Seriously, I am from a family of educators and am one myself. Teachers that “teach to the test” are doing themselves and their kids a diservice. Schools that focus only on test scores and irrational test results (100% proficient by 2014? gimme a break) break with their duty to teach ALL state and/or local standards. This all too common criticism that NCLB is “narrowing the focus” to just reading and writing is just an excuse for laziness of a different kind. We need higher expectations in all content areas, including PE, but we also need hyper-parents to not intervene or enable lazy kids and lazy behavior.

    btw… “pleasexcusethei” is wrong about no Science requirements in NCLB. Science has already been legislated and has mandated testing starting in 2008.

  • pleasexcusetheinterruption12

    You obviously werent paying attention. The author also lays out very carefully how NCLB not only makes kids fatter, but also fails to improve education at all. You point out that U.S. students are behind in math and science. Did you not know, or are you skimming over the fact that NCLB has no science standard WHATSOEVER?

  • I find this hilarious…our nation’s children are falling behind most other advanced countries in science and math…NCLB garnered bi-partisan support for a method of fixing this problem…and the author complains that it doesn’t also make students thinner!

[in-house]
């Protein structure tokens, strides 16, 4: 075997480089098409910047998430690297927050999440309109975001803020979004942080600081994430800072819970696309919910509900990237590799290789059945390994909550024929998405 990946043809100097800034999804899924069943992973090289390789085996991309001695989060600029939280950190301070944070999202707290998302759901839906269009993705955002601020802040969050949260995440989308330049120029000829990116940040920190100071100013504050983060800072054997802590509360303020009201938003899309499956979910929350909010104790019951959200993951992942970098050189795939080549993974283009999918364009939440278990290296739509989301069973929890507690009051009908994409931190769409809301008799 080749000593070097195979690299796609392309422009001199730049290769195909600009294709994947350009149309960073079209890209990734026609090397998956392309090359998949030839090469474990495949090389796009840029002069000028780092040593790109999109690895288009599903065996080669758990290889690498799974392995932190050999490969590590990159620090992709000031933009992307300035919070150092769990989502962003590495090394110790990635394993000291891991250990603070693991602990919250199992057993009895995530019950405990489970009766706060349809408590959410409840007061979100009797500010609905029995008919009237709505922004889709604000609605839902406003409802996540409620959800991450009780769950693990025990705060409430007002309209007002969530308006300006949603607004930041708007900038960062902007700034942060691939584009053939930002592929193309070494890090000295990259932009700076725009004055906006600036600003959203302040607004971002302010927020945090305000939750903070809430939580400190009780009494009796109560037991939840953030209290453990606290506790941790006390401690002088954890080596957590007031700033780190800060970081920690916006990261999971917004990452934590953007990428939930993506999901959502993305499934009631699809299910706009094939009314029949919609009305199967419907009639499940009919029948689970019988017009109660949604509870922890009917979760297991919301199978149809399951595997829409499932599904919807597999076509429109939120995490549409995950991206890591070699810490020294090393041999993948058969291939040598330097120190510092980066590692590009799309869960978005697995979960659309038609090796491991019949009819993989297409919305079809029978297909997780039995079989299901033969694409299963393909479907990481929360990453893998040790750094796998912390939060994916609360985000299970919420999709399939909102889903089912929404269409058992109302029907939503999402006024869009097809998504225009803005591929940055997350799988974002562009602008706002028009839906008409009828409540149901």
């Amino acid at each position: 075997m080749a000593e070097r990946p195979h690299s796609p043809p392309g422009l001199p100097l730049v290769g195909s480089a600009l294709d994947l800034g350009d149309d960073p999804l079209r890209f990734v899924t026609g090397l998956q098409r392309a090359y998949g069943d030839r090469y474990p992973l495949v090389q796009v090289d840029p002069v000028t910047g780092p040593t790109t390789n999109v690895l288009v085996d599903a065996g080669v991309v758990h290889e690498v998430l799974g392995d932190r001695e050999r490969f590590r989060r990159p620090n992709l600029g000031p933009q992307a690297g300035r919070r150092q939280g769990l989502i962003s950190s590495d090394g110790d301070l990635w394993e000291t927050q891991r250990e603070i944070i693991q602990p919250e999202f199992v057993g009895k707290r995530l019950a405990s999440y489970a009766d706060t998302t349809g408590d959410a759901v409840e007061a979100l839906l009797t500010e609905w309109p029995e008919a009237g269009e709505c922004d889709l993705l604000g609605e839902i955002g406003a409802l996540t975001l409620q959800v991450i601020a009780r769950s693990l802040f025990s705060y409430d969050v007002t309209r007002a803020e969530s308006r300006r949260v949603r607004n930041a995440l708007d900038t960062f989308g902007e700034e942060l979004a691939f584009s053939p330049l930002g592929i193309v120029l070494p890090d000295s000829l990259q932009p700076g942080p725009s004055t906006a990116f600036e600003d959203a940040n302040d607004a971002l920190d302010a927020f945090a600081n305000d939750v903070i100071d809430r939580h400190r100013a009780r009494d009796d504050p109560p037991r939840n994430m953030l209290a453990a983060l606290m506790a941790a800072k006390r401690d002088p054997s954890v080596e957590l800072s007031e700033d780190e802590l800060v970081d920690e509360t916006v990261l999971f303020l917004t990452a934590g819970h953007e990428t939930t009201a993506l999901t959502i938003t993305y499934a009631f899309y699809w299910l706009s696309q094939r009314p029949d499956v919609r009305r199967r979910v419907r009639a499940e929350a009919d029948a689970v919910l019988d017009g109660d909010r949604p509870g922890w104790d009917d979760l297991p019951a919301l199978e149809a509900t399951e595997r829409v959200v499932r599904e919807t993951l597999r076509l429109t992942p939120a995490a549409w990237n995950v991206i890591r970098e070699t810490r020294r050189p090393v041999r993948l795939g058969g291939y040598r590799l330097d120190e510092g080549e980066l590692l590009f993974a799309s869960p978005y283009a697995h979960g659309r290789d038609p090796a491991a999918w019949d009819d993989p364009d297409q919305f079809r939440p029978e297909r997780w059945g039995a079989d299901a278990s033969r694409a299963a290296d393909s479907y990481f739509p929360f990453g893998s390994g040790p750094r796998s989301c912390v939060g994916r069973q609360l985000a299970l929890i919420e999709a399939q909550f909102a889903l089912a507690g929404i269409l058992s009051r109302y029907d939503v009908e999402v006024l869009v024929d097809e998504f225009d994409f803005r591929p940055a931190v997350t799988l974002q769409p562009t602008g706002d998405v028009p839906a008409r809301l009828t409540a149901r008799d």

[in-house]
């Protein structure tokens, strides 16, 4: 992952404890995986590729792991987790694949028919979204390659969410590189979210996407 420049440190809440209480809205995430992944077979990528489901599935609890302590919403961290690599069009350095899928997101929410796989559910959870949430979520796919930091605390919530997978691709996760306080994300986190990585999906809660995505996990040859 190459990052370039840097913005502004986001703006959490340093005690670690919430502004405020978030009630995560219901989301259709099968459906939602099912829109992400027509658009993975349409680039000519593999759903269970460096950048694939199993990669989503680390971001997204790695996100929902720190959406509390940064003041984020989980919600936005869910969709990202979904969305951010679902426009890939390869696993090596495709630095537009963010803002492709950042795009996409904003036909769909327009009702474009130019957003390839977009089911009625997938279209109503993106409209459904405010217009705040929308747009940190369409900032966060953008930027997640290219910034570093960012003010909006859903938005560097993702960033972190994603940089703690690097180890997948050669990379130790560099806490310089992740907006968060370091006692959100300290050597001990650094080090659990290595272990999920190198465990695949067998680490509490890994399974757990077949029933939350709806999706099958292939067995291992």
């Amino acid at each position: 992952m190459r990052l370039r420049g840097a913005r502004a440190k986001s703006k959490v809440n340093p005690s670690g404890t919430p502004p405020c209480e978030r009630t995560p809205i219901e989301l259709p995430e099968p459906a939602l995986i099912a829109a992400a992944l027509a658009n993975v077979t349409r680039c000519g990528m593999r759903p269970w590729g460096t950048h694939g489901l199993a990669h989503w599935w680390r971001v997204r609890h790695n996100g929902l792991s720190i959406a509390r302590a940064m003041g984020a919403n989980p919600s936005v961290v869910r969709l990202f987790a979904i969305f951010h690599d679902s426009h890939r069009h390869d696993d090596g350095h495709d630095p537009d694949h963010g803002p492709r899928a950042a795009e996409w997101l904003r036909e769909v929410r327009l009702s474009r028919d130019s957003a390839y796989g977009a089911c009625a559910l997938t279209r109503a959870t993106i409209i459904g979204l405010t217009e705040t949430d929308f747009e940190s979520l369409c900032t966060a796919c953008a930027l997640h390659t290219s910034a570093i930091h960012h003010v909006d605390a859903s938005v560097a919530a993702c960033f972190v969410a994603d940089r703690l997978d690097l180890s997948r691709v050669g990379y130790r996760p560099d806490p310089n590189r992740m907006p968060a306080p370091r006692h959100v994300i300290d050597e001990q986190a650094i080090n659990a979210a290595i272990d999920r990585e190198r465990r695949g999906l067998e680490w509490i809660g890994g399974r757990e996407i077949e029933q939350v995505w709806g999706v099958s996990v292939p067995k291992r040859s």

“Hey! I have an idea for making people smarter!”

    “Okay…but does it make them thinner too?”

    “Uh, nooo…”

    “Then it’s worthless, and you suck!”


  • Heloise

    LOL, no butts or pun intended I plan to make a living off of selling test-taking skills to master the TAKS. I am testing a study/pilot group now. Thousands of kids do not pass the science portion.

    There is some correlation between being a) physicall fit b) more wealthy, and c) being able to pass tests (especially standard ones). This means that if you are well-off you are probably white, thin and in a school where they don’t care about the size of your behind because it is not a problem.

    Where I teach the size of the waists and behinds do keep students from not only getting behind their desks but also puts them behind on tests because this means that they are probably poor, or less well-off, black or brown, and less likely to pass the TAKS test.

    More later